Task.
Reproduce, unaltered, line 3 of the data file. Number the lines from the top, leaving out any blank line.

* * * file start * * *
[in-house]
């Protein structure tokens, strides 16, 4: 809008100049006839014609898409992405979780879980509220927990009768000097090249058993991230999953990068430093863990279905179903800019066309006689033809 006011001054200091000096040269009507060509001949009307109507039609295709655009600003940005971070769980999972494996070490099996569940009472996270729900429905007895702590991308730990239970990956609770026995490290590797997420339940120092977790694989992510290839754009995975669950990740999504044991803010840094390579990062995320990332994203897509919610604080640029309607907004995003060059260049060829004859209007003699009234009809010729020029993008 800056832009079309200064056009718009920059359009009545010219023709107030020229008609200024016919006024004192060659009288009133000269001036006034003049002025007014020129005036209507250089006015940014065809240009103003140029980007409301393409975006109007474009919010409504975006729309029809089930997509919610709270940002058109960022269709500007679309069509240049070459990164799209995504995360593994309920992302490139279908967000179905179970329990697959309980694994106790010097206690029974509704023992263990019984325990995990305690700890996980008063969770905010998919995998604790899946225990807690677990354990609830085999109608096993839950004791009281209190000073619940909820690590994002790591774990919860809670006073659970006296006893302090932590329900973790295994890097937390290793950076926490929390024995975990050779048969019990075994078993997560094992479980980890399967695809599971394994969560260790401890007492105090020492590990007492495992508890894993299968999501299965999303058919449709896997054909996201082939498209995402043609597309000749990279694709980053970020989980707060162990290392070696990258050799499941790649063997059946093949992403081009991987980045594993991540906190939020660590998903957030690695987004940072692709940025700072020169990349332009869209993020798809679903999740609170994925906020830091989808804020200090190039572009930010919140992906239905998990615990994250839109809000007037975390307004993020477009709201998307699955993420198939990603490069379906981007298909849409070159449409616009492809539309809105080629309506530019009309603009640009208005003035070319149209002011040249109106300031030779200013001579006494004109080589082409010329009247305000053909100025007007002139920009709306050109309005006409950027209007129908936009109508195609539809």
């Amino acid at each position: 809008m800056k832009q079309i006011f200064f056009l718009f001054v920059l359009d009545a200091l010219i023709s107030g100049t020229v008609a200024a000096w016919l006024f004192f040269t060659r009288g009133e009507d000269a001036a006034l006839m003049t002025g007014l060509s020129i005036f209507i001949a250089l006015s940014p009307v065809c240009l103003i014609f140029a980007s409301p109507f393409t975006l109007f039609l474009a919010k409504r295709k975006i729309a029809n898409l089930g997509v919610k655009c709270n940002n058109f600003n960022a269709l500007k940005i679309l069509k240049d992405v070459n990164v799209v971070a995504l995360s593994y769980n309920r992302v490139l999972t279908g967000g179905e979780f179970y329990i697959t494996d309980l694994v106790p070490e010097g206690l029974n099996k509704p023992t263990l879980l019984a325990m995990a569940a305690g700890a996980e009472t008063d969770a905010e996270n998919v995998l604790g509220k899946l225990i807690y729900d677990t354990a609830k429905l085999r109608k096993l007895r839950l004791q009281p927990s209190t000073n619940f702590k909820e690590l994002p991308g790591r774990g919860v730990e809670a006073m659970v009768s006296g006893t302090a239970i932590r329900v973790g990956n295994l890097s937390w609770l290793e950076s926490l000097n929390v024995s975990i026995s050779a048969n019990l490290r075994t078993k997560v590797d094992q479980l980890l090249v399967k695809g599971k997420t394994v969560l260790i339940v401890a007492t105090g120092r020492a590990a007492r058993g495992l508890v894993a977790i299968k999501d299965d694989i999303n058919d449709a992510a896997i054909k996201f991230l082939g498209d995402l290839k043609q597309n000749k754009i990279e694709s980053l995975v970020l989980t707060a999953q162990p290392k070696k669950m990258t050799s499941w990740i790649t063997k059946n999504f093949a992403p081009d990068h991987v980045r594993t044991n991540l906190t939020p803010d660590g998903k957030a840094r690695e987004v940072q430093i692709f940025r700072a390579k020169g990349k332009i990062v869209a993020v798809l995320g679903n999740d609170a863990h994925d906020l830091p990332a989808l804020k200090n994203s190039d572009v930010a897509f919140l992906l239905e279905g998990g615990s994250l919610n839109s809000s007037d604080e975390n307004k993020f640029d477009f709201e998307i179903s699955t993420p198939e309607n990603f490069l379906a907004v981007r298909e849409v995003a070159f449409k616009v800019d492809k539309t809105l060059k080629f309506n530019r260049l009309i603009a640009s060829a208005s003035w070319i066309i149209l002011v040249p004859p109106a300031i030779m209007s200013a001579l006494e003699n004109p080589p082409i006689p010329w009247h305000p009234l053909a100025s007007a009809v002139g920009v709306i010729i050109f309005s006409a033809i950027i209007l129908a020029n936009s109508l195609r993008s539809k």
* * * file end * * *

């Amino acid at each position: 809008m800056k832009q079309i006011f200064f056009l718009f001054v920059l359009d009545a200091l010219i023709s107030g100049t020229v008609a200024a000096w016919l006024f004192f040269t060659r009288g009133e009507d000269a001036a006034l006839m003049t002025g007014l060509s020129i005036f209507i001949a250089l006015s940014p009307v065809c240009l103003i014609f140029a980007s409301p109507f393409t975006l109007f039609l474009a919010k409504r295709k975006i729309a029809n898409l089930g997509v919610k655009c709270n940002n058109f600003n960022a269709l500007k940005i679309l069509k240049d992405v070459n990164v799209v971070a995504l995360s593994y769980n309920r992302v490139l999972t279908g967000g179905e979780f179970y329990i697959t494996d309980l694994v106790p070490e010097g206690l029974n099996k509704p023992t263990l879980l019984a325990m995990a569940a305690g700890a996980e009472t008063d969770a905010e996270n998919v995998l604790g509220k899946l225990i807690y729900d677990t354990a609830k429905l085999r109608k096993l007895r839950l004791q009281p927990s209190t000073n619940f702590k909820e690590l994002p991308g790591r774990g919860v730990e809670a006073m659970v009768s006296g006893t302090a239970i932590r329900v973790g990956n295994l890097s937390w609770l290793e950076s926490l000097n929390v024995s975990i026995s050779a048969n019990l490290r075994t078993k997560v590797d094992q479980l980890l090249v399967k695809g599971k997420t394994v969560l260790i339940v401890a007492t105090g120092r020492a590990a007492r058993g495992l508890v894993a977790i299968k999501d299965d694989i999303n058919d449709a992510a896997i054909k996201f991230l082939g498209d995402l290839k043609q597309n000749k754009i990279e694709s980053l995975v970020l989980t707060a999953q162990p290392k070696k669950m990258t050799s499941w990740i790649t063997k059946n999504f093949a992403p081009d990068h991987v980045r594993t044991n991540l906190t939020p803010d660590g998903k957030a840094r690695e987004v940072q430093i692709f940025r700072a390579k020169g990349k332009i990062v869209a993020v798809l995320g679903n999740d609170a863990h994925d906020l830091p990332a989808l804020k200090n994203s190039d572009v930010a897509f919140l992906l239905e279905g998990g615990s994250l919610n839109s809000s007037d604080e975390n307004k993020f640029d477009f709201e998307i179903s699955t993420p198939e309607n990603f490069l379906a907004v981007r298909e849409v995003a070159f449409k616009v800019d492809k539309t809105l060059k080629f309506n530019r260049l009309i603009a640009s060829a208005s003035w070319i066309i149209l002011v040249p004859p109106a300031i030779m209007s200013a001579l006494e003699n004109p080589p082409i006689p010329w009247h305000p009234l053909a100025s007007a009809v002139g920009v709306i010729i050109f309005s006409a033809i950027i209007l129908a020029n936009s109508l195609r993008s539809k």